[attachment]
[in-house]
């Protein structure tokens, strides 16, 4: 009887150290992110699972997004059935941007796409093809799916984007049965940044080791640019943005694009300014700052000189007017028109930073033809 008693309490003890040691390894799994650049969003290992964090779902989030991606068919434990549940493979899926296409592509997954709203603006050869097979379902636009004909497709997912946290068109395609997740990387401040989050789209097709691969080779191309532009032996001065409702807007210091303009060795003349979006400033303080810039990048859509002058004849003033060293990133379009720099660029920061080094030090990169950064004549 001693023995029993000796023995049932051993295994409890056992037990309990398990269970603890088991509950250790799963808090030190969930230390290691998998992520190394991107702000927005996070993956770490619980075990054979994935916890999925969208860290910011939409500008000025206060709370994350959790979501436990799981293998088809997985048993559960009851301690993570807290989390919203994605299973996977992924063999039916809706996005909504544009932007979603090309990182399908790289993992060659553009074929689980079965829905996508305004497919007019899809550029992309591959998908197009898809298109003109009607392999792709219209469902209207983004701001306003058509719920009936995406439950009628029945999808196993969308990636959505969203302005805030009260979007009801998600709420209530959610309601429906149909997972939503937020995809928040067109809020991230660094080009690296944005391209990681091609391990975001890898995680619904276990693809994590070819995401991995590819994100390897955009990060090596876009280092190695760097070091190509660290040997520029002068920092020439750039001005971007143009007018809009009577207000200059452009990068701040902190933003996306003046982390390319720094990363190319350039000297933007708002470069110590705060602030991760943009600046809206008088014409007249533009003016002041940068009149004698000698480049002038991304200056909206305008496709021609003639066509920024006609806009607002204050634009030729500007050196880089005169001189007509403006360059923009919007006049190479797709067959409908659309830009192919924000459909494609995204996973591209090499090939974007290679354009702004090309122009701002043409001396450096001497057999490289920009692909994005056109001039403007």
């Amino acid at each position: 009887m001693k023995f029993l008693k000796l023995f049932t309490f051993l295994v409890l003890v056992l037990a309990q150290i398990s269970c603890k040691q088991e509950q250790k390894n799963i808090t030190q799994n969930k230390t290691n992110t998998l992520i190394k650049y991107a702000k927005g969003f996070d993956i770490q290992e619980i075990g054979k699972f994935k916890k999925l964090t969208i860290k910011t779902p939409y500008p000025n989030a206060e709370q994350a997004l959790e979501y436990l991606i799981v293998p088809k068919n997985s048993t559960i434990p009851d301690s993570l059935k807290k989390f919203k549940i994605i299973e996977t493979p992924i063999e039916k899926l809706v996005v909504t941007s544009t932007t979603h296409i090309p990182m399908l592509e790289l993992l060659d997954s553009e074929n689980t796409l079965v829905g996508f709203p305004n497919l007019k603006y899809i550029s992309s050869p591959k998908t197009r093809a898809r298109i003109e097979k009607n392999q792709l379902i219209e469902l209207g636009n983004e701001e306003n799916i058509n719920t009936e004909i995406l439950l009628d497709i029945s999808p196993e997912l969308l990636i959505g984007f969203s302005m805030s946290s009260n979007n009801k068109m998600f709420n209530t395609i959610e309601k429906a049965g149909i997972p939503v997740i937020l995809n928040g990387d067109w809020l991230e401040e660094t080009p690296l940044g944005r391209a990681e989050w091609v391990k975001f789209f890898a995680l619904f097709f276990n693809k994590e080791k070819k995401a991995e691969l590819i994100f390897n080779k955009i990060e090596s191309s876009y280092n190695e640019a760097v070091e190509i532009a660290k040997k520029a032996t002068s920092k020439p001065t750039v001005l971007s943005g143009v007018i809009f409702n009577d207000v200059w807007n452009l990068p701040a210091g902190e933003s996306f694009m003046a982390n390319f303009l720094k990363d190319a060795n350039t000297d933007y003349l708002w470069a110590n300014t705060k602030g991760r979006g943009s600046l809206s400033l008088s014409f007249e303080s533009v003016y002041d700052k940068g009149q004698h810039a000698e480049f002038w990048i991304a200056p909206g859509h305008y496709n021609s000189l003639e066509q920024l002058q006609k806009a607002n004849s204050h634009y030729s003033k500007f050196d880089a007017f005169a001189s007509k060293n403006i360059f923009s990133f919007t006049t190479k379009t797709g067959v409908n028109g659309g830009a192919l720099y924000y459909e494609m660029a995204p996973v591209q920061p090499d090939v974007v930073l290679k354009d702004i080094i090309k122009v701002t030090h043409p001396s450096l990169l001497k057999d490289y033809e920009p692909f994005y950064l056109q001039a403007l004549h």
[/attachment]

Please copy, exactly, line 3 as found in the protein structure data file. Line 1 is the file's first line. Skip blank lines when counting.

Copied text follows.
């Amino acid at each position: 009887m001693k023995f029993l008693k000796l023995f049932t309490f051993l295994v409890l003890v056992l037990a309990q150290i398990s269970c603890k040691q088991e509950q250790k390894n799963i808090t030190q799994n969930k230390t290691n992110t998998l992520i190394k650049y991107a702000k927005g969003f996070d993956i770490q290992e619980i075990g054979k699972f994935k916890k999925l964090t969208i860290k910011t779902p939409y500008p000025n989030a206060e709370q994350a997004l959790e979501y436990l991606i799981v293998p088809k068919n997985s048993t559960i434990p009851d301690s993570l059935k807290k989390f919203k549940i994605i299973e996977t493979p992924i063999e039916k899926l809706v996005v909504t941007s544009t932007t979603h296409i090309p990182m399908l592509e790289l993992l060659d997954s553009e074929n689980t796409l079965v829905g996508f709203p305004n497919l007019k603006y899809i550029s992309s050869p591959k998908t197009r093809a898809r298109i003109e097979k009607n392999q792709l379902i219209e469902l209207g636009n983004e701001e306003n799916i058509n719920t009936e004909i995406l439950l009628d497709i029945s999808p196993e997912l969308l990636i959505g984007f969203s302005m805030s946290s009260n979007n009801k068109m998600f709420n209530t395609i959610e309601k429906a049965g149909i997972p939503v997740i937020l995809n928040g990387d067109w809020l991230e401040e660094t080009p690296l940044g944005r391209a990681e989050w091609v391990k975001f789209f890898a995680l619904f097709f276990n693809k994590e080791k070819k995401a991995e691969l590819i994100f390897n080779k955009i990060e090596s191309s876009y280092n190695e640019a760097v070091e190509i532009a660290k040997k520029a032996t002068s920092k020439p001065t750039v001005l971007s943005g143009v007018i809009f409702n009577d207000v200059w807007n452009l990068p701040a210091g902190e933003s996306f694009m003046a982390n390319f303009l720094k990363d190319a060795n350039t000297d933007y003349l708002w470069a110590n300014t705060k602030g991760r979006g943009s600046l809206s400033l008088s014409f007249e303080s533009v003016y002041d700052k940068g009149q004698h810039a000698e480049f002038w990048i991304a200056p909206g859509h305008y496709n021609s000189l003639e066509q920024l002058q006609k806009a607002n004849s204050h634009y030729s003033k500007f050196d880089a007017f005169a001189s007509k060293n403006i360059f923009s990133f919007t006049t190479k379009t797709g067959v409908n028109g659309g830009a192919l720099y924000y459909e494609m660029a995204p996973v591209q920061p090499d090939v974007v930073l290679k354009d702004i080094i090309k122009v701002t030090h043409p001396s450096l990169l001497k057999d490289y033809e920009p692909f994005y950064l056109q001039a403007l004549h």